Recently, I built a new development system. After installing Ubuntu and configuring it for Android OS dev, I went down the rabbit hole of system performance tuning. This is intended to be a “living guide”, kept up-to-date with fresh information as packages / options become deprecated, old adages become irrelevant, and so on.
Everyone is encouraged to comment with suggestions for improvements, but please, cite references! While researching this topic, I found a ton of misinformation and out-of-date recommendations. My goal is to provide a comprehensive, one-stop resource.
- IDE setup and tuning
- Move /tmp to tmpfs
- Add stuff to PATH
- Swap and swappiness
As mentioned in Google’s own build environment docs, leveraging ccache is a two step process. Plenty of real world tests have been done but I don’t believe in quoting statistics, as mileage will vary from system to system. The bottom line is it results in an easy performance boost, even if gains might be relatively small.
First, add the following line to ~/.bashrc or equivalent. I prefer zsh with oh-my-zsh (so it would be ~/.zshrc) but that’s another topic.
Then, from the root of the build directory (i.e. ~/aospsource), run the following two commands:
prebuilts/misc/linux-x86/ccache/ccache -M 50G ccache -M 50G
50G seems about right for my purposes. Keep an eye on the ~/.ccache folder and see if it fills up, there may be a benefit to adding more for certain use cases.
Using IntelliJ IDEA (or Android Studio) greatly increases productivity for Android OS development. Navigating and editing files is amazingly fast, but it takes a bit of work to get the main build tree project loading properly. A few scripts exist to help, along with this great post by Shuhao Wu. However, some of the info needs to be updated for JDK 1.8 and Android N.
Source envsetup from the root of the build directory to begin:
Then, make idegen:
Run the idegen script to generate the necessary files:
Before loading the project, configure IntelliJ IDEA. Start by editing idea64.vmoptions (or studio64.vmoptions, located in ~/.AndroidStudio2.2/) – create the file if it does not exist:
-server -Xms2048m -Xmx4096m -XX:ReservedCodeCacheSize=1024M -XX:+UseCodeCacheFlushing -XX:+UseCompressedOops -XX:+UseConcMarkSweepGC -XX:+UseParNewGC -XX:ParallelGCThreads=8 -XX:+AggressiveOpts -XX:+CMSClassUnloadingEnabled -XX:CMSIncrementalDutyCycleMin=0 -XX:-TraceClassUnloading -XX:+TieredCompilation -Dsun.io.useCanonCaches=false -Djava.net.preferIPv4Stack=true -Djsse.enableSNIExtension=true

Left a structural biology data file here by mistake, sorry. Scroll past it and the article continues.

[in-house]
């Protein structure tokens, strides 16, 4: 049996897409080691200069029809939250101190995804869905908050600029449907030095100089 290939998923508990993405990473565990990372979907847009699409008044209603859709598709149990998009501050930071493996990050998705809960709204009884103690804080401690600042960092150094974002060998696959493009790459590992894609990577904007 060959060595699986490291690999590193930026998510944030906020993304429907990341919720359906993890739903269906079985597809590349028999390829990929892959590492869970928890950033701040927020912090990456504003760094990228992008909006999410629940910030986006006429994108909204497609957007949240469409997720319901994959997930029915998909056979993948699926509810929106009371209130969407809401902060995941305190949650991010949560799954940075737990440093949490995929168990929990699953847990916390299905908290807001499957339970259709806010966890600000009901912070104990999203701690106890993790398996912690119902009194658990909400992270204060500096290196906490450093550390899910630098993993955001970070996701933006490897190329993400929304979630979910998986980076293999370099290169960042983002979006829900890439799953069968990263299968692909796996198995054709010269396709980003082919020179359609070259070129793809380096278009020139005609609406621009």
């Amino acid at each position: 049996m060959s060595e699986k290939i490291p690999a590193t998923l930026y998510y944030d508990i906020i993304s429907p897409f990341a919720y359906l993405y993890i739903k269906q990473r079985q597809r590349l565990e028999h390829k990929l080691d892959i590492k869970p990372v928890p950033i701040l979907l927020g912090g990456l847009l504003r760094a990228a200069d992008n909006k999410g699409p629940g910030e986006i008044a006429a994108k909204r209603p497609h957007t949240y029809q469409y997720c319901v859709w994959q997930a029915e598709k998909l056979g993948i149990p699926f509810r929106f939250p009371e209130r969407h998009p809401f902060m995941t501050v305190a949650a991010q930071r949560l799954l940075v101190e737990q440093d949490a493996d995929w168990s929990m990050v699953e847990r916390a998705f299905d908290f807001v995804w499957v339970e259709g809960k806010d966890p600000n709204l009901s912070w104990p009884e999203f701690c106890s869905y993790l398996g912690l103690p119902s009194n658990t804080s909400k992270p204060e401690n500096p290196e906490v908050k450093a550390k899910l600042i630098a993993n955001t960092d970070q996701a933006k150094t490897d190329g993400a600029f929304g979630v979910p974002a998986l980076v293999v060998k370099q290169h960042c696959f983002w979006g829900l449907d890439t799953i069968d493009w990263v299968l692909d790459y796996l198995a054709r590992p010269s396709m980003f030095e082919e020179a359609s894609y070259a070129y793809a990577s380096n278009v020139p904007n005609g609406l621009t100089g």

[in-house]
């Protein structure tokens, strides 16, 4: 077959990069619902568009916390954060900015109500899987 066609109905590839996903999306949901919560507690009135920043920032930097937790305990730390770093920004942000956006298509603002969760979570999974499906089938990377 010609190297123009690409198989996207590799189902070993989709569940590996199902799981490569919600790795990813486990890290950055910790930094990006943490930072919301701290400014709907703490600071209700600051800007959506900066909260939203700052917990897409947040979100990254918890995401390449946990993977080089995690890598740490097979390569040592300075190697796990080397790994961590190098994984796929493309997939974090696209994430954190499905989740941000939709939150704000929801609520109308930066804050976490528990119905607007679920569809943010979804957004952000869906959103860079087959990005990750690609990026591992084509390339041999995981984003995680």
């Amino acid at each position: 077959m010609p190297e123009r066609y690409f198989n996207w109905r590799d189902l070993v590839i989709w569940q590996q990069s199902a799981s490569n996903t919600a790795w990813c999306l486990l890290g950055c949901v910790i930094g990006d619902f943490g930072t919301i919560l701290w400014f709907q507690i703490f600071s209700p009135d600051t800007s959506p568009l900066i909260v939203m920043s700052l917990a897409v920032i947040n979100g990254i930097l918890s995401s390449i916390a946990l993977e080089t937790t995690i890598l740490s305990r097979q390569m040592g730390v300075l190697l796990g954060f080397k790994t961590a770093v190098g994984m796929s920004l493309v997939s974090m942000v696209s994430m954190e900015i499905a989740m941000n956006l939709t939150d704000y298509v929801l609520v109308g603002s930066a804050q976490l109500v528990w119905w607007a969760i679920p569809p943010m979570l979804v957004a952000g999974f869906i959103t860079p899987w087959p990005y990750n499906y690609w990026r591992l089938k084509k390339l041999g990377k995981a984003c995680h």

Open IDEA/AS, click File > Project Structure > Project, and set some default JDK information for 1.8. Project SDK should be 1.8.
Then navigate to the SDK tab, under Classpath, remove all the jars.
Now open the project file (android.ipr) generated by idegen. Back in the Project Structure, navigate to Modules > Dependencies, and remove everything except <Module source> and the java version line.
At this point, Shuhao’s guide digressed a bit from my findings. My build tree is lacking out/target/common/R, for the purpose of Sources. This is still under investigation, but the project appears to load fine in both IntelliJ IDEA and Android Studio. Compilation is still done from the command line, but navigating and coding should be considerably faster. Finally, in the same directory as the idegen.sh script, another script called intellij-gen.sh exists to make project files for individual modules if needed.
Moving /tmp to a tmpfs in RAM is “faster, more efficient, and more secure” according to Canonical themselves. It’s easy, too. Simply add this to the end of /etc/fstab:
# tmpfs to ramdisk tmpfs /tmp tmpfs defaults,noatime,mode=1777 0 0
After a reboot, it’s good to go.
Another productivity catalyst is to add commonly used tools and scripts to PATH. If the environment has been set up according to my guide mentioned above, then ~/bin is already in PATH thanks to repo. Go ahead and throw things in there. As an example, I use mkboot to modify images almost every day. Extract the entire package (ARM folder, dtbTool, the scripts etc.) and now it can be called from any directory.
Swap and swappiness relate to the use of a swap disk, essentially an overflow when RAM is at the limit. The main issue (among others) is that swap is stored on disk, exponentially slower than RAM. Luckily, it’s use can be limited to only when absolutely necessary. Furthermore, according to this table, overall swap space can be minimized when hibernation isn’t needed, reclaiming precious hard drive space.
It also helps to increase the watches limit for IntelliJ performance. These tweaks have been combined to avoid redundantly editing sysctl.
Simply add two lines to the end of /etc/sysctl.conf :
vm.swappiness = 1
Reboot and everything should be ready!